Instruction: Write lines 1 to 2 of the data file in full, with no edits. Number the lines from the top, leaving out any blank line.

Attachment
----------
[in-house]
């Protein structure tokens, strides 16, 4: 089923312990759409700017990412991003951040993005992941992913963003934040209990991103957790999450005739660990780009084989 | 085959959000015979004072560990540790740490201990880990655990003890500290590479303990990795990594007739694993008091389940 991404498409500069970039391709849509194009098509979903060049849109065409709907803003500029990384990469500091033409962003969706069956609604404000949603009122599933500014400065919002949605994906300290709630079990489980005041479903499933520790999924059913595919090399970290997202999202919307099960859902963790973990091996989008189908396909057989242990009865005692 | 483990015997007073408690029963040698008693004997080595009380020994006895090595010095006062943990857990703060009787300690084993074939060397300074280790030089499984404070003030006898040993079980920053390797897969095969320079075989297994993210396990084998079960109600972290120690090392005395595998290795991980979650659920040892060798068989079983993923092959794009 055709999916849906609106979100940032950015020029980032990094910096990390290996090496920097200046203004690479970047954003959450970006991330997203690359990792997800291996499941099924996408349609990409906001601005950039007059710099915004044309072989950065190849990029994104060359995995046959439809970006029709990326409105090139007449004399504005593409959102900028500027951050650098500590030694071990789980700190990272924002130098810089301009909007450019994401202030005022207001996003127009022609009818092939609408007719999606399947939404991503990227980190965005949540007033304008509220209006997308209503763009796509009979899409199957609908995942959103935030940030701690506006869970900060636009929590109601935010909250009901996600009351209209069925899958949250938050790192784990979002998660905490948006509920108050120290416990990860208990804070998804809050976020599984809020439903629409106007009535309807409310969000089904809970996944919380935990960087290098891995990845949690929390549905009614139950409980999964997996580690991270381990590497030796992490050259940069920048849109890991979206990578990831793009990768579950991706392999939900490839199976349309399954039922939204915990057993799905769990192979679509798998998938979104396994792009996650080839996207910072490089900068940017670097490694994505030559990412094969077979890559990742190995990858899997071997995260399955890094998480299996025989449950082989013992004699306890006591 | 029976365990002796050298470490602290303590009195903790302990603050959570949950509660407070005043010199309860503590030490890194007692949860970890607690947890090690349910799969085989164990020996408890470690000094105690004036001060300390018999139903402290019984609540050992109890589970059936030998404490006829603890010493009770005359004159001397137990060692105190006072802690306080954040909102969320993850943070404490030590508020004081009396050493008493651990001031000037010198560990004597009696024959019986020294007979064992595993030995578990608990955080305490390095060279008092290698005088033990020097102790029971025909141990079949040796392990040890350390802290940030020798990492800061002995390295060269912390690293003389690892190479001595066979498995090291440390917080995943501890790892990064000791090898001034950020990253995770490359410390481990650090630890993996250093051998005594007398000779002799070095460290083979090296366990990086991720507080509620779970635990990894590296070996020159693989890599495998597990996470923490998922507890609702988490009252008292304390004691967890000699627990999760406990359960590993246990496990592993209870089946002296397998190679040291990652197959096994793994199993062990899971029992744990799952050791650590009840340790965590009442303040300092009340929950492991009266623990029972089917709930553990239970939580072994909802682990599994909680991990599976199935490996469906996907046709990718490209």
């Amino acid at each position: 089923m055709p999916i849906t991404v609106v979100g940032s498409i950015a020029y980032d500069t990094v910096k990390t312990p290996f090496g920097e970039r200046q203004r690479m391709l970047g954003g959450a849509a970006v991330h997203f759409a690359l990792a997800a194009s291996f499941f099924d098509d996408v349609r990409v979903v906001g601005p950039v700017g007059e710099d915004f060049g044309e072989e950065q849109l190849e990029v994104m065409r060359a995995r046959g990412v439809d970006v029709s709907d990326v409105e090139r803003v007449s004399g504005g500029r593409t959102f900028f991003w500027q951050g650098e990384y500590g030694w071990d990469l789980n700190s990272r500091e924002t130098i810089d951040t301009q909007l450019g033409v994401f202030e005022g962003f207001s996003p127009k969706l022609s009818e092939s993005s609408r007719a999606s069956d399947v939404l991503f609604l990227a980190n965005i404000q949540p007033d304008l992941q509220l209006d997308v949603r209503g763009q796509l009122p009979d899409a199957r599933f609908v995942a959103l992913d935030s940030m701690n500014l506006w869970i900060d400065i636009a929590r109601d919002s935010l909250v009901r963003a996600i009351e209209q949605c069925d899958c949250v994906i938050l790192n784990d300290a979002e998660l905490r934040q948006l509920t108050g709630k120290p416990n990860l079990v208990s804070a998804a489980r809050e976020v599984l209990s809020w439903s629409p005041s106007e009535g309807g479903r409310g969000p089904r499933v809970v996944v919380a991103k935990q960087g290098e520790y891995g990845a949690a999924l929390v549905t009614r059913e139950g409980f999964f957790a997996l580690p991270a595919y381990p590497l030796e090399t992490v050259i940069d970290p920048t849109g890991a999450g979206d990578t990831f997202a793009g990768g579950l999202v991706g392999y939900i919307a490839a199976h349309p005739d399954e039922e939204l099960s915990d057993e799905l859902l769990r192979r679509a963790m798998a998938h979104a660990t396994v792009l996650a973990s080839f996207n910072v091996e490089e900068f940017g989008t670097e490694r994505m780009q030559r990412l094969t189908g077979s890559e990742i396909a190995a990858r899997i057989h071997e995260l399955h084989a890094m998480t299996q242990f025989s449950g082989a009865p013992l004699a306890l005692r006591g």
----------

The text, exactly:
[in-house]
């Protein structure tokens, strides 16, 4: 089923312990759409700017990412991003951040993005992941992913963003934040209990991103957790999450005739660990780009084989 | 085959959000015979004072560990540790740490201990880990655990003890500290590479303990990795990594007739694993008091389940 991404498409500069970039391709849509194009098509979903060049849109065409709907803003500029990384990469500091033409962003969706069956609604404000949603009122599933500014400065919002949605994906300290709630079990489980005041479903499933520790999924059913595919090399970290997202999202919307099960859902963790973990091996989008189908396909057989242990009865005692 | 483990015997007073408690029963040698008693004997080595009380020994006895090595010095006062943990857990703060009787300690084993074939060397300074280790030089499984404070003030006898040993079980920053390797897969095969320079075989297994993210396990084998079960109600972290120690090392005395595998290795991980979650659920040892060798068989079983993923092959794009 055709999916849906609106979100940032950015020029980032990094910096990390290996090496920097200046203004690479970047954003959450970006991330997203690359990792997800291996499941099924996408349609990409906001601005950039007059710099915004044309072989950065190849990029994104060359995995046959439809970006029709990326409105090139007449004399504005593409959102900028500027951050650098500590030694071990789980700190990272924002130098810089301009909007450019994401202030005022207001996003127009022609009818092939609408007719999606399947939404991503990227980190965005949540007033304008509220209006997308209503763009796509009979899409199957609908995942959103935030940030701690506006869970900060636009929590109601935010909250009901996600009351209209069925899958949250938050790192784990979002998660905490948006509920108050120290416990990860208990804070998804809050976020599984809020439903629409106007009535309807409310969000089904809970996944919380935990960087290098891995990845949690929390549905009614139950409980999964997996580690991270381990590497030796992490050259940069920048849109890991979206990578990831793009990768579950991706392999939900490839199976349309399954039922939204915990057993799905769990192979679509798998998938979104396994792009996650080839996207910072490089900068940017670097490694994505030559990412094969077979890559990742190995990858899997071997995260399955890094998480299996025989449950082989013992004699306890006591 | 029976365990002796050298470490602290303590009195903790302990603050959570949950509660407070005043010199309860503590030490890194007692949860970890607690947890090690349910799969085989164990020996408890470690000094105690004036001060300390018999139903402290019984609540050992109890589970059936030998404490006829603890010493009770005359004159001397137990060692105190006072802690306080954040909102969320993850943070404490030590508020004081009396050493008493651990001031000037010198560990004597009696024959019986020294007979064992595993030995578990608990955080305490390095060279008092290698005088033990020097102790029971025909141990079949040796392990040890350390802290940030020798990492800061002995390295060269912390690293003389690892190479001595066979498995090291440390917080995943501890790892990064000791090898001034950020990253995770490359410390481990650090630890993996250093051998005594007398000779002799070095460290083979090296366990990086991720507080509620779970635990990894590296070996020159693989890599495998597990996470923490998922507890609702988490009252008292304390004691967890000699627990999760406990359960590993246990496990592993209870089946002296397998190679040291990652197959096994793994199993062990899971029992744990799952050791650590009840340790965590009442303040300092009340929950492991009266623990029972089917709930553990239970939580072994909802682990599994909680991990599976199935490996469906996907046709990718490209």